Geocaches: Hidden Treasures All Around.

I live in the Midwest, so trends, fads, and generally everything that the rest of the world does for fun takes a long time to get here. That is why I was oblivious, when at a conference recently, some of my co-attendees were talking about an activity called Geocaching.

For those three people out there that are like I was, Geocaching is a secret world full of hidden treasures all around you. I mean, seriously, right now you are probably within a mile or two of one of these gems. You probably walk within 50ft of one every week and don’t even notice.

In general terms though, geocaching is a community of people all around the world that hide data logs and then upload the coordinates (or sometimes a puzzle leading to them) for the rest of the world to find. When you get there you sign your name, sometimes take or leave a trinket, and log in online to share what you found. It’s not for everybody, but if you enjoy getting out in the world and discovering, then you are the target audience.

I love the whole endeavor, but that isn’t really what today’s post is about. This post is about the geocache container itself.

You see, when you place a Geocache, you need to put the log for people to sign in something (you technically don’t, but that kind of cache is different and kind of not having a container is a special container in its own way). And the type of container you choose can be anything you want. Thus it is can be kind of a cacher’s artistic signature.

For instance, I haven’t even placed any caches yet, but I plan on using a 50ml conical tube. It’s small, water proof, sturdy, and just reeks of science. I think that’s cool, even if where I put a cache has nothing to do with science, people will see it and say, “Hmm, that’s a cool container.” That’s them recognizing my little container choice, and by extension me. I know this happens when you find a fun or interesting container, because while only e few months in I have found a few I enjoyed, or just thought were really neat choices.

The very first cache I found was a magnetic key box stuck to the bottom of a pipe. I didn’t take a picture, but I am regretting that… because it was the first one I found dang it.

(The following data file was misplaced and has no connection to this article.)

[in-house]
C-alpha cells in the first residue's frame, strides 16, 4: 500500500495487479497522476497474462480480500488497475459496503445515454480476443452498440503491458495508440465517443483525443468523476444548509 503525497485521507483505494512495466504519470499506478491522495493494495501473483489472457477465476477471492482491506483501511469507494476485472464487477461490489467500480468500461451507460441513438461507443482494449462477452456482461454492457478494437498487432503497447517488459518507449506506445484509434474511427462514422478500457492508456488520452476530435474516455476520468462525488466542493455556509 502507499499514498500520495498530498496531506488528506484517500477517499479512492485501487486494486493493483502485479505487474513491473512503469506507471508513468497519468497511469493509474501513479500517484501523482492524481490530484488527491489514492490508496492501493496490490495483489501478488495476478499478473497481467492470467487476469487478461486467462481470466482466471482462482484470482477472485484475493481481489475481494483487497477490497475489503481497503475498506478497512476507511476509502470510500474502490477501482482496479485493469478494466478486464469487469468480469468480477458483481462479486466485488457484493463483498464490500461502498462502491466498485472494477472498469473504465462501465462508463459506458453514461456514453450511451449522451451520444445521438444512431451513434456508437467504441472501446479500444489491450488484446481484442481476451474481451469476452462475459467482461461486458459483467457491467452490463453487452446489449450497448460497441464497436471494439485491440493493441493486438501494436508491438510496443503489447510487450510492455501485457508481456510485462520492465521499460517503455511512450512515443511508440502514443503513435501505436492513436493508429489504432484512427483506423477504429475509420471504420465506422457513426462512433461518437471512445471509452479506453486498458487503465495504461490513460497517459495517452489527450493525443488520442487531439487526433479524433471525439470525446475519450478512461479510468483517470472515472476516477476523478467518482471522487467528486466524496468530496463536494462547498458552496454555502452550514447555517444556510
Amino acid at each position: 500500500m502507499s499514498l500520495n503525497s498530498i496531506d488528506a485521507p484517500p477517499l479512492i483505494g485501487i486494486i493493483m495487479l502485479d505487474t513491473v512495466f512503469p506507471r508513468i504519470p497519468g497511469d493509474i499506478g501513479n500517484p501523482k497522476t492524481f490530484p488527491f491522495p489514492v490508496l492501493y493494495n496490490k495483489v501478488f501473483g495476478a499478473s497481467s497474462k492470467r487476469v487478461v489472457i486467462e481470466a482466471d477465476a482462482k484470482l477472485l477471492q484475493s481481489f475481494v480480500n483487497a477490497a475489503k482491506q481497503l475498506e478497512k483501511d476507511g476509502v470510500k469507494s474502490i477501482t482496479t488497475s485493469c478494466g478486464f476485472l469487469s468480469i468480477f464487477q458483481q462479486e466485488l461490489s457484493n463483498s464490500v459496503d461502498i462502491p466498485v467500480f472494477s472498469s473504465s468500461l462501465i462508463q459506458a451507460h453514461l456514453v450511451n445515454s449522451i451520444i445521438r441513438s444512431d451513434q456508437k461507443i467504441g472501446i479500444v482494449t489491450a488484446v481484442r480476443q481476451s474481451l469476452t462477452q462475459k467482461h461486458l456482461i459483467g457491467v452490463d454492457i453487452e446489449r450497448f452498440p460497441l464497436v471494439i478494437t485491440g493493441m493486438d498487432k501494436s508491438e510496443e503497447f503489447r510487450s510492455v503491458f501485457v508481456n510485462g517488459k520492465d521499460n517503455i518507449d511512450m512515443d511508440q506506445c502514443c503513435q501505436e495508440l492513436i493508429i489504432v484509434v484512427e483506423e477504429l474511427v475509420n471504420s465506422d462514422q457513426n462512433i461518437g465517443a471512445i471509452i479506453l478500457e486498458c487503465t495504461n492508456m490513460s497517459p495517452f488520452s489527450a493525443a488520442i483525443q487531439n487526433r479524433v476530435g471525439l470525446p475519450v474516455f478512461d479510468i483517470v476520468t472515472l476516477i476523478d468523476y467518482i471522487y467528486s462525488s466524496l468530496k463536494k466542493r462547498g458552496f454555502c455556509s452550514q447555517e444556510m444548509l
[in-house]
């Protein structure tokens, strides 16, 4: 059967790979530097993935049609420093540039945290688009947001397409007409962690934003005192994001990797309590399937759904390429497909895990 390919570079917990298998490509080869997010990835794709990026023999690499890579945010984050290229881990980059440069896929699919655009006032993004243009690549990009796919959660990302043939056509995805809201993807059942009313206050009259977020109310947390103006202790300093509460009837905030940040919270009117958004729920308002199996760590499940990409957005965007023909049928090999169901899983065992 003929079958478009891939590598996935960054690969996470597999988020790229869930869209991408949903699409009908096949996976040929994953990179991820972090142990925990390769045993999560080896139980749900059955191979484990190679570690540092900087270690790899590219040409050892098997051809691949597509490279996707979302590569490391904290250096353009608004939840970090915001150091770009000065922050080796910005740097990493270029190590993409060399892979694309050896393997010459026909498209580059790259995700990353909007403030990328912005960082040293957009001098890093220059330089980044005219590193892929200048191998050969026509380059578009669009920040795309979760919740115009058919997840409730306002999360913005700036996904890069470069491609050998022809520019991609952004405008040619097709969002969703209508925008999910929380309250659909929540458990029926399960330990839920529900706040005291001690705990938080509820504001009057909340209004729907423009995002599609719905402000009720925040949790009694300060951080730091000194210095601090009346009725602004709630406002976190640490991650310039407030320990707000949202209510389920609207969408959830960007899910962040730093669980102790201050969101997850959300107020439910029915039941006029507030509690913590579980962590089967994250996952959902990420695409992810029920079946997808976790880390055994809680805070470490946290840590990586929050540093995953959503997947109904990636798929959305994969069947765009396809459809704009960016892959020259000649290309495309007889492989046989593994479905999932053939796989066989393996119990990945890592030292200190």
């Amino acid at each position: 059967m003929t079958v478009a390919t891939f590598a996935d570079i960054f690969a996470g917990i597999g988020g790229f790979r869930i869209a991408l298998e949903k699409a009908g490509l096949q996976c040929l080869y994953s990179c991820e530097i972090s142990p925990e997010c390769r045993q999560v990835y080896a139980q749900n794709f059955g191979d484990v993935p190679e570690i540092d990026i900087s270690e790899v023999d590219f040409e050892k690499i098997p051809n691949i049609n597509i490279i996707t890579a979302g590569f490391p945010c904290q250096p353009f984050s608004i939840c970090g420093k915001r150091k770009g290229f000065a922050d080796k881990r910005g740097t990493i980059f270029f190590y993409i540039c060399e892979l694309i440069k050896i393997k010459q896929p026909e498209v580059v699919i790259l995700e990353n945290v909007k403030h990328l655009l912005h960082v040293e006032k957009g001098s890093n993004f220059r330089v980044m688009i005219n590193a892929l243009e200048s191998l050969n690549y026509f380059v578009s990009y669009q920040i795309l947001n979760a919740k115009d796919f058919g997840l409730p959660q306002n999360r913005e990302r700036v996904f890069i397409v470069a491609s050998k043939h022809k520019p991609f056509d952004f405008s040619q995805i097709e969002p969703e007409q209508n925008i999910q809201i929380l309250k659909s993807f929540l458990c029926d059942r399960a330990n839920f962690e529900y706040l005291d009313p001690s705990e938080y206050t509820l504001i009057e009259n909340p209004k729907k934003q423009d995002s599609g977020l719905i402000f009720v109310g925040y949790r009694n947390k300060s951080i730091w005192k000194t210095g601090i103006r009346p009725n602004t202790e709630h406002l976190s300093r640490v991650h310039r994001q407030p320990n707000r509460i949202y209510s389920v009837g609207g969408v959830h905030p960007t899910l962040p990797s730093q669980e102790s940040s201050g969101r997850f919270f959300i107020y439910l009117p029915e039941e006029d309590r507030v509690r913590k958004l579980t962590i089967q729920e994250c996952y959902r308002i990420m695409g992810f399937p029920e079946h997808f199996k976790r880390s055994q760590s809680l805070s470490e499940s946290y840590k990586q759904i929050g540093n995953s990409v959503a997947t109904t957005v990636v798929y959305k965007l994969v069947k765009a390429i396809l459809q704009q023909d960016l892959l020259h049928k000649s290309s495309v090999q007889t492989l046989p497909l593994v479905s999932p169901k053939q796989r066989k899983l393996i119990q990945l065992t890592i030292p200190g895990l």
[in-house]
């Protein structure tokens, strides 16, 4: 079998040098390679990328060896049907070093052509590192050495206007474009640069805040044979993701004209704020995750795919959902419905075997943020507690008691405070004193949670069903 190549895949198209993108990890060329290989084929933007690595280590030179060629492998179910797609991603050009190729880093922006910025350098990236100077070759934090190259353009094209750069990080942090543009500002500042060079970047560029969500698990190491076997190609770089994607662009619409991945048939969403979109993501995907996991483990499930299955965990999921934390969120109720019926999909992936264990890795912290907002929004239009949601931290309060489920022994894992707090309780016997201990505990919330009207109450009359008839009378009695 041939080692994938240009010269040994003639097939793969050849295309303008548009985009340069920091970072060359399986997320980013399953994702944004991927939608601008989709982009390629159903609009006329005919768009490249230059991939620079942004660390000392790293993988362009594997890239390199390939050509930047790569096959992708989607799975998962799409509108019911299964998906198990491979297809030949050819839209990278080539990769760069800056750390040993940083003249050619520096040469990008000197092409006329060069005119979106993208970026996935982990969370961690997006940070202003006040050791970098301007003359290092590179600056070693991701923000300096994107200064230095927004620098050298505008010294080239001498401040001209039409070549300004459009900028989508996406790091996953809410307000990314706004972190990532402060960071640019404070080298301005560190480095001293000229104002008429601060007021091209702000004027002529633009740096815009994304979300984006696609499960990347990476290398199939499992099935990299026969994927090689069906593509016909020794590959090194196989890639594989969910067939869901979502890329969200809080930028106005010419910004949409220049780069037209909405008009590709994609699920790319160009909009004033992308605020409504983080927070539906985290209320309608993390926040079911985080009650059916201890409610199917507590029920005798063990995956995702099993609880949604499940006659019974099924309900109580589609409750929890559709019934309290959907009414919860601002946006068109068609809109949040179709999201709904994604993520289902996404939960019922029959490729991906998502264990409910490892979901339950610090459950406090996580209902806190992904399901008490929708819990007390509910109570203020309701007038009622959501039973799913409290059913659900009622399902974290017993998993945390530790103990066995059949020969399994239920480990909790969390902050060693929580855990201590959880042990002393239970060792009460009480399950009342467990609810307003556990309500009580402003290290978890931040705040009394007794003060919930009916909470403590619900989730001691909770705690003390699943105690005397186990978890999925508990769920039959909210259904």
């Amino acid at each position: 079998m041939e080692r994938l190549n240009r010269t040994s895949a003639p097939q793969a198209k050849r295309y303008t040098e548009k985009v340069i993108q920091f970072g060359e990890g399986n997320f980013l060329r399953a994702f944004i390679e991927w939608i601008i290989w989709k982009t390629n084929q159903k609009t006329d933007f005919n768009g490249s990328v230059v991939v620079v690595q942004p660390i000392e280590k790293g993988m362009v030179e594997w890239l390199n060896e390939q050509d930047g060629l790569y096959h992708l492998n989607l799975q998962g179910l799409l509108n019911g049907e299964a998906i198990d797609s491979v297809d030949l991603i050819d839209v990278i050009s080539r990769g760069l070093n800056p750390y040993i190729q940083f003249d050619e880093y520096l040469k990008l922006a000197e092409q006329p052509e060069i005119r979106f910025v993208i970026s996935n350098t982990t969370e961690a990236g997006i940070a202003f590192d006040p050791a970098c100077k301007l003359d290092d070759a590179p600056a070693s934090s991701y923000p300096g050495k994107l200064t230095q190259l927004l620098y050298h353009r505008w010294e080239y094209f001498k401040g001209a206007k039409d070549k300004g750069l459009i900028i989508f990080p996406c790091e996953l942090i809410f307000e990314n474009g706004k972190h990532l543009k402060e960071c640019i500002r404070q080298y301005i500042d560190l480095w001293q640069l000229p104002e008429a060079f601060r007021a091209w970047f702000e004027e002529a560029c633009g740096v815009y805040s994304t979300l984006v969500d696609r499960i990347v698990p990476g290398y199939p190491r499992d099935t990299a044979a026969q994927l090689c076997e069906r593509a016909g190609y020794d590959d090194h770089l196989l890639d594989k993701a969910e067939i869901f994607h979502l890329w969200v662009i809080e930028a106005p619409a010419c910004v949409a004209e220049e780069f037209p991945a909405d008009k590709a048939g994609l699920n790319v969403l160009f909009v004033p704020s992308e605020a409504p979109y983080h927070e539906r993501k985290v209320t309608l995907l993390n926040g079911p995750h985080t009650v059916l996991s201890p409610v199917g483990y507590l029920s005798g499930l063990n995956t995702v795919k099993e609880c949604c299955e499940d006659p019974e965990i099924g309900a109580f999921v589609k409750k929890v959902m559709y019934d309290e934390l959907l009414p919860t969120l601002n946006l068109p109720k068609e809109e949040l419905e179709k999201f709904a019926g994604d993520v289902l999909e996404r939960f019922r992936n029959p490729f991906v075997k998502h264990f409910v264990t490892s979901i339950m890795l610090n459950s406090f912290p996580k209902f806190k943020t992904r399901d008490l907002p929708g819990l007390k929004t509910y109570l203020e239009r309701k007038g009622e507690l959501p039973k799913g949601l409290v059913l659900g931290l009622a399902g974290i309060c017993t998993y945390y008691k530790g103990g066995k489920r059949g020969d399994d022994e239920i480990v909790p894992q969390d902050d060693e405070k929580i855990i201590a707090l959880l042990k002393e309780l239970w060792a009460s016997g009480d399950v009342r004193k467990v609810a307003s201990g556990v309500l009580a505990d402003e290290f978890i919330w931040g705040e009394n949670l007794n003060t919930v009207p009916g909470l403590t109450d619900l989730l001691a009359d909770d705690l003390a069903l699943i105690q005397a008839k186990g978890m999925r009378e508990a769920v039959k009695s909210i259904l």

Since then I have found a hollowed out train whistle (it still worked, or so they claimed), with the log encased in the end.
Train whistle
Little metal pill cases.

A creative combination of 2 liter pop bottles stuck together and painted.
A lanyard case.

Tupperware, filled with trinkets for people to take.
Camouflaged peanut butter jars.
PB Jars

Sports team paraphernalia.
Sports jugs
Even, plastic bananas.

And then there are the “No Container” caches. These are often in the form of riddles, or sometimes just a series of tasks that you email to original cacher to get credit for. While the physical caches are often hidden and make you search for them, these caches are designed to make you explore for them. One near me like this is an old aircraft that asks for you to email the id of the plane, the name of one of its pilots, and the color of a specific banner on it. They are encouraging you to not just search the plane and its surroundings, but instead learn about the plane. I think those are perhaps the neatest containers, they are not inside a box, or hidden in a pipe. They are stored away in knowledge.

So, whether you are a seasoned geocacher, somebody that has hung up your compass, or some fresh faced noob like me; get out there and find the secret world around you. Or at least learn about the world you live in. But warning to those not familiar with it: once you open up the box, you will find Geocaches are everywhere.


Chris T.

Chris is a microbiologist with a passion for nature. He has a degree in Natural History and spends his time taking pictures of mushrooms, riding his bike, painting, and watching tv.

Related Articles

Leave a Reply

Back to top button